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As a famous representative of the Greek literary heritage, Sappho is both a source of tremendous literary meaning and recreation in the Imperial period, for e.g. Achilles Tatius and Longus, but at the same time an object of censure from Christian moralists, as in Tatian’s Oratio ad Graecos. Chapter 22 of The Cambridge Companion to Sappho discusses her transmission and reception as the ancient world began to change into a Christian one.
Chapter 20 of The Cambridge Companion to Sappho looks at Sappho’s significance for the rich poetic culture of the Hellenistic world, including Apollonius, Theocritus, and Posidippus, as a parallel development to the scholarly discourse surrounding the editing of her work during this period.
The seventh section of An Enquiry Concerning the Principles of Morals is full of interesting puzzles. Why is courage treated here, among the virtues immediately agreeable to self, when it is useful to both its possessor and others? Why do so many of the virtues listed here seem like vices? And why does Hume linger on those virtues of which he seems the most suspicious? This chapter attempts to answer these questions. First, I outline the structure of the section and explain its oddities in more detail. These oddities reflect Hume’s ambivalence about some of the virtues immediately agreeable to self. Second, I argue for the importance of the aesthetic concept of the sublime for his treatment of these virtues. Appreciating this importance can illuminate some of the oddities. Finally, I argue that, although Hume believes that our attraction to these virtues needs correction, this correction cannot consist merely in judging these virtues against the standard of useful virtues. Instead, the correction requires another virtue immediately agreeable to self – delicacy of taste.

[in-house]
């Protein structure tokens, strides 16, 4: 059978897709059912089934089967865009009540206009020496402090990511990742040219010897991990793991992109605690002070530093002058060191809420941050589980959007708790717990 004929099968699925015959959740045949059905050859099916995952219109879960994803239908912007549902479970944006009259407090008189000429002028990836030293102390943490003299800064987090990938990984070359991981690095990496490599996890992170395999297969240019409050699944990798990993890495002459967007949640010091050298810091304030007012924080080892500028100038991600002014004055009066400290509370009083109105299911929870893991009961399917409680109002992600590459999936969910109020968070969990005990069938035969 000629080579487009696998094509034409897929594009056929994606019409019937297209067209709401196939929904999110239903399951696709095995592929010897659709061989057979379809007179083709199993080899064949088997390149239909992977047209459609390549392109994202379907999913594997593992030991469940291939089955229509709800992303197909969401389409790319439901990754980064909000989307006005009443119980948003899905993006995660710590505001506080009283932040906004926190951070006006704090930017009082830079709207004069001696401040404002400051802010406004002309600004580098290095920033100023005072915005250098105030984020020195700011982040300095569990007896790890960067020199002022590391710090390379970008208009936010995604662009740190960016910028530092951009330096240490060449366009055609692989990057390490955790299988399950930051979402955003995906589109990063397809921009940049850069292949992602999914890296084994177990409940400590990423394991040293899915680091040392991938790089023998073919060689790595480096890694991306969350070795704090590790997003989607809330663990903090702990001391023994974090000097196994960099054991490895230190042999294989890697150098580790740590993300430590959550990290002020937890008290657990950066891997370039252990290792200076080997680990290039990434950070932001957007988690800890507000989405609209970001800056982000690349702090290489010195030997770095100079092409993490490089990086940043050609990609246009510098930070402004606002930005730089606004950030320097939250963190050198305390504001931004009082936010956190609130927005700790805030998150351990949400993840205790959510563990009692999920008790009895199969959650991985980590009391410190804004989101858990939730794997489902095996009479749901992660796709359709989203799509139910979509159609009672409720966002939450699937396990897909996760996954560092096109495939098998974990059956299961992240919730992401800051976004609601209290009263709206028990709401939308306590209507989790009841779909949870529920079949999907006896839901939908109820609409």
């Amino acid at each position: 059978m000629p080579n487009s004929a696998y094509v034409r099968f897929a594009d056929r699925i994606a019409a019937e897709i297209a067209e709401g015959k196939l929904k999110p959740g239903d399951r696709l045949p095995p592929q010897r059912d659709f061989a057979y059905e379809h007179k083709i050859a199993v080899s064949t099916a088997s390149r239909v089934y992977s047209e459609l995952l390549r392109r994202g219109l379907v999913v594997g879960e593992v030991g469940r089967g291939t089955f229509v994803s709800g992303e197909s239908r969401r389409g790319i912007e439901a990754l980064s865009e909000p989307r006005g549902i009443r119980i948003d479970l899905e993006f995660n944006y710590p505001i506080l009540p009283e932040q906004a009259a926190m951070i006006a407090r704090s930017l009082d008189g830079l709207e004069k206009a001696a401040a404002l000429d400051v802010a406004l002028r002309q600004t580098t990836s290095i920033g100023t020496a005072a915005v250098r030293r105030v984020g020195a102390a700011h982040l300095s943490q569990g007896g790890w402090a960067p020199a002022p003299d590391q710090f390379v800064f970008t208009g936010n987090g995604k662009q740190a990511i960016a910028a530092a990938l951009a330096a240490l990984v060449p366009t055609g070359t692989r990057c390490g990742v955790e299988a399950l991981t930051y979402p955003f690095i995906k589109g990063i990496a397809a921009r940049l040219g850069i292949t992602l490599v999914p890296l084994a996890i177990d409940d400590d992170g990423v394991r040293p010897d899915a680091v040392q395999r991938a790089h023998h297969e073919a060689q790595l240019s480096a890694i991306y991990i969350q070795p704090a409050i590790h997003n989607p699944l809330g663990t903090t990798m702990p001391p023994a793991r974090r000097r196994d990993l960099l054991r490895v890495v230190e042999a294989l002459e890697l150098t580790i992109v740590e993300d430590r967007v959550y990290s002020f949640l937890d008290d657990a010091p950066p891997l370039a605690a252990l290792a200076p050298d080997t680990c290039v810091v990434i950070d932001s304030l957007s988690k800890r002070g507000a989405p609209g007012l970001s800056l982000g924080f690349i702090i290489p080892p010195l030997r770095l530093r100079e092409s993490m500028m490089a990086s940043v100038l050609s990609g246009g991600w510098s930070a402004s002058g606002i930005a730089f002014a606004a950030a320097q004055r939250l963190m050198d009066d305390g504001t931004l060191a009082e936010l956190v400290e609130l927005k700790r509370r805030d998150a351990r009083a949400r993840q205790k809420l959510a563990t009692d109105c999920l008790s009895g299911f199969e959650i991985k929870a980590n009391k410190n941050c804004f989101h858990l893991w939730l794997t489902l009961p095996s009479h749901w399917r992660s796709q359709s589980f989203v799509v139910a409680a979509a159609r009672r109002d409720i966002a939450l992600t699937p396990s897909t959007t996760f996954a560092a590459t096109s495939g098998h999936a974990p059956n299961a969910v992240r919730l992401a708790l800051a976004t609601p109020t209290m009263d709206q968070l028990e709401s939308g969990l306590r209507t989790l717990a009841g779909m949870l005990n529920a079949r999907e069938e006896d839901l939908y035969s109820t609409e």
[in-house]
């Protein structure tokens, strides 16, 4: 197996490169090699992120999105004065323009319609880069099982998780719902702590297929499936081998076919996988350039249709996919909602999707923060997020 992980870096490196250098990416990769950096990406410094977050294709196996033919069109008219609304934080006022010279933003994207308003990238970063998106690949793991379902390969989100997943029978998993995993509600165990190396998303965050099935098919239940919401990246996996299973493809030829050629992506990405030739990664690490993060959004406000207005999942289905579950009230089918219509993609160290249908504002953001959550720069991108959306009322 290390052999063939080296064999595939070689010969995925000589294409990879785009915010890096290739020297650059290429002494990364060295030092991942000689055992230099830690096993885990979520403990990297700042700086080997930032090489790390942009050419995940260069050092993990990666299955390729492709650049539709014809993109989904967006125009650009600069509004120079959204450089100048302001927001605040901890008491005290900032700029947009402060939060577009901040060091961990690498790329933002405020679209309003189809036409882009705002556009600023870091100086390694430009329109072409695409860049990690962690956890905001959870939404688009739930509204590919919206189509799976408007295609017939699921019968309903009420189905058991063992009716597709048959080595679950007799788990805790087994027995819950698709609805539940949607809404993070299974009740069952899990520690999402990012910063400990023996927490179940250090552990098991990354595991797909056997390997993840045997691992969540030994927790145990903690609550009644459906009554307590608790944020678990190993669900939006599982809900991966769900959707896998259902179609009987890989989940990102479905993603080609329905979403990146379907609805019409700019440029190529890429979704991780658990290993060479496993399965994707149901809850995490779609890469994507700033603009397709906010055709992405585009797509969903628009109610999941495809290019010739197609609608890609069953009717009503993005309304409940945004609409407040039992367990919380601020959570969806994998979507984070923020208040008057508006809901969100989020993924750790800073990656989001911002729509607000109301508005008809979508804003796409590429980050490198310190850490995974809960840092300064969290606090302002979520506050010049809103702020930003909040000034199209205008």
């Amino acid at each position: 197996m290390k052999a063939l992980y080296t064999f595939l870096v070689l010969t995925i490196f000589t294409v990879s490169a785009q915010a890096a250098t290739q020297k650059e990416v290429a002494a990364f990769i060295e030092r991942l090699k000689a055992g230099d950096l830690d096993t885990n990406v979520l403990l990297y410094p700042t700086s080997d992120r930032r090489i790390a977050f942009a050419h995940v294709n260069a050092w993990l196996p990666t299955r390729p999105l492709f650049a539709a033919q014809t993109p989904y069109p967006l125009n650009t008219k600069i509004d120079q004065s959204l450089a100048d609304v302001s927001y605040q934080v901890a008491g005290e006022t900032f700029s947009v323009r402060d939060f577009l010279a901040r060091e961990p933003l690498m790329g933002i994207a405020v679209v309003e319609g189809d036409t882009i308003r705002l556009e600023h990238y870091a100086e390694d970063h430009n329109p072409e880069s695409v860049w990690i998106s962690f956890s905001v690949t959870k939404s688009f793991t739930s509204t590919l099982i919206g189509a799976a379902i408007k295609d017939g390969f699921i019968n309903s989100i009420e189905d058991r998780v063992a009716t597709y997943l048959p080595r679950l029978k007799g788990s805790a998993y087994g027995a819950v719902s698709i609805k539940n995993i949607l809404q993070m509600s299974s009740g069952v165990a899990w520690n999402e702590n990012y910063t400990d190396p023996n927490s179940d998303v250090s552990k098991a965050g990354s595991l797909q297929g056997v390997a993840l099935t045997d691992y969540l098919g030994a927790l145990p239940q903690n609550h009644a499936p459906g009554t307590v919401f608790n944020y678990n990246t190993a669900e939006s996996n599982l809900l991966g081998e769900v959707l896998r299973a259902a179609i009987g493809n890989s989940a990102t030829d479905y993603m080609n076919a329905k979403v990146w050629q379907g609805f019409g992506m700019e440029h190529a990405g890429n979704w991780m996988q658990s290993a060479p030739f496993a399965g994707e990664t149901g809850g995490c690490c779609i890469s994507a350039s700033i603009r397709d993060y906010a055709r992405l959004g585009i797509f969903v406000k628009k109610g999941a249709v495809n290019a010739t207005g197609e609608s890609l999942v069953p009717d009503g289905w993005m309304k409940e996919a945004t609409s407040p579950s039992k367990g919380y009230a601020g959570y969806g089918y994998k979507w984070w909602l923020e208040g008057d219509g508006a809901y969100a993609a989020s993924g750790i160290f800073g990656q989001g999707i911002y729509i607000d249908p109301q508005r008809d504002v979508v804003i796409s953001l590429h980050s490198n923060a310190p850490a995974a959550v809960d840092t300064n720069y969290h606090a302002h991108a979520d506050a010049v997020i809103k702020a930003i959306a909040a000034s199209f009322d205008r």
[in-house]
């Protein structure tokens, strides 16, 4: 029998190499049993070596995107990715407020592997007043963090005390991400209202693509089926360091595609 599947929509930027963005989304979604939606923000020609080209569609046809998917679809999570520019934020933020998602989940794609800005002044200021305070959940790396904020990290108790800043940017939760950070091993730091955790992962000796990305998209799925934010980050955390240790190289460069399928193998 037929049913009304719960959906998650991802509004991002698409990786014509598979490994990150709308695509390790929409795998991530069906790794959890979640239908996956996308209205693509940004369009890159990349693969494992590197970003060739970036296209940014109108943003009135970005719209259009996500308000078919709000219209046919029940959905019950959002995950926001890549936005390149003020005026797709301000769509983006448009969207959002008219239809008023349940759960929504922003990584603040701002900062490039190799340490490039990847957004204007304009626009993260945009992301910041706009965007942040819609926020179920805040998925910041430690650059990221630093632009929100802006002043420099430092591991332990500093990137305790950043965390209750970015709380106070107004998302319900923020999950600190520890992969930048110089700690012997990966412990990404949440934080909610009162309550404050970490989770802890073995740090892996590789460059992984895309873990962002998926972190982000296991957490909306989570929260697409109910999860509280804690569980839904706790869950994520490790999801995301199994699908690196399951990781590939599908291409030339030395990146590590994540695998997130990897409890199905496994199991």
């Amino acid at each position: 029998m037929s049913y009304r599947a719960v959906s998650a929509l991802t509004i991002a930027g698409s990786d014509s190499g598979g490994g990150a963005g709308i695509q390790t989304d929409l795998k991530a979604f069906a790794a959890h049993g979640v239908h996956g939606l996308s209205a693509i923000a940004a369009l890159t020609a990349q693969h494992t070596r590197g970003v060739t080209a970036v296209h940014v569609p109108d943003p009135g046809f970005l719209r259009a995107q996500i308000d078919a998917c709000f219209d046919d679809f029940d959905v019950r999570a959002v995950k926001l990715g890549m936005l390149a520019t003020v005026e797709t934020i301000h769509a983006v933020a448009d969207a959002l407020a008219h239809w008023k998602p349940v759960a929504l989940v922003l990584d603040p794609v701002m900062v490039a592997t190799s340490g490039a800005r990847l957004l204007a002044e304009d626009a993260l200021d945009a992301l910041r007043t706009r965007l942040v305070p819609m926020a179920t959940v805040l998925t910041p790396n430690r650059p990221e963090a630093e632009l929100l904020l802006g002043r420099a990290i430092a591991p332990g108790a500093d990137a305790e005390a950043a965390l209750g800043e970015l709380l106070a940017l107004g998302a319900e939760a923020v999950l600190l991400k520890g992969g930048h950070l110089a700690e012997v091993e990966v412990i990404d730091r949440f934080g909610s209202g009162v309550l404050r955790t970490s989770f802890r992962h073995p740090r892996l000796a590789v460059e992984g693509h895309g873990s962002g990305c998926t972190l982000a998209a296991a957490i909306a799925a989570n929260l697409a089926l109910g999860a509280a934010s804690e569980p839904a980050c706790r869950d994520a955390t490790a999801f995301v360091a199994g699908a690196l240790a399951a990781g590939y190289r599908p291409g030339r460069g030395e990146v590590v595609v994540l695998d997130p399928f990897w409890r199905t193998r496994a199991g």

This introduction to the volume provides overviews of theories of the sublime and musicology’s engagement with the sublime, before outlining the fresh perspective brought by this collection. The focus is on historically specific experiences of the sublime: although the centre of gravity is the late eighteenth and early nineteenth centuries, in the well-known centres of intellectual debate on the sublime in Europe, a widened purview considers performers and audiences, as well as composers and works, as agents of power. The authors distinguish between the different aesthetics of production, representation and effect, while understanding these as often mutually reinforcing approaches. A significant cross-temporal finding to emerge from the collection is music’s strength in playing out the sublime as transfer, transport and transmission of power; this is allied to the persistent theme of destruction, deaths and endings. The density of this thematic complex in music is a keynote of the dialogue between the chapters. The volume opens up two avenues for further research, suggested by the adjective ‘sonorous’: a wider spectrum of sounds heard as sublime, and (especially for those outside musicology) a more multifaceted idea of music as a cultural practice that has porous boundaries with other sounding phenomena.
How does God speak? In late seventeenth-century France, the sacred model of the fiat lux (‘Let there be light’, Gen. 1:3) proposed by Longinus and familiar from Boileau’s 1674 translation was an important point of reference. Theologians defined the divine voice in terms of its transcendent efficacy, and although they rarely addressed current musical practice, they employed images derived from biblical sources to give it concrete form. This chapter builds on our existing knowledge of how the growing vogue for the sublime intersected with religious discourses and explores the ways in which influential preachers portrayed the ability of sound to wrench listeners from themselves and exalt in their devotions. It contrasts the sonic characteristics of the voice of God in the Old Testament (astonishingly thunderous) with the choir of angels in the Book of Revelation and Jesus’s pleading voice in the Gospels. By concentrating on sound in this manner, theological reflections articulated different facets of the sublime – from a mystical invitation to harmony, to a pastoral theology of shock.
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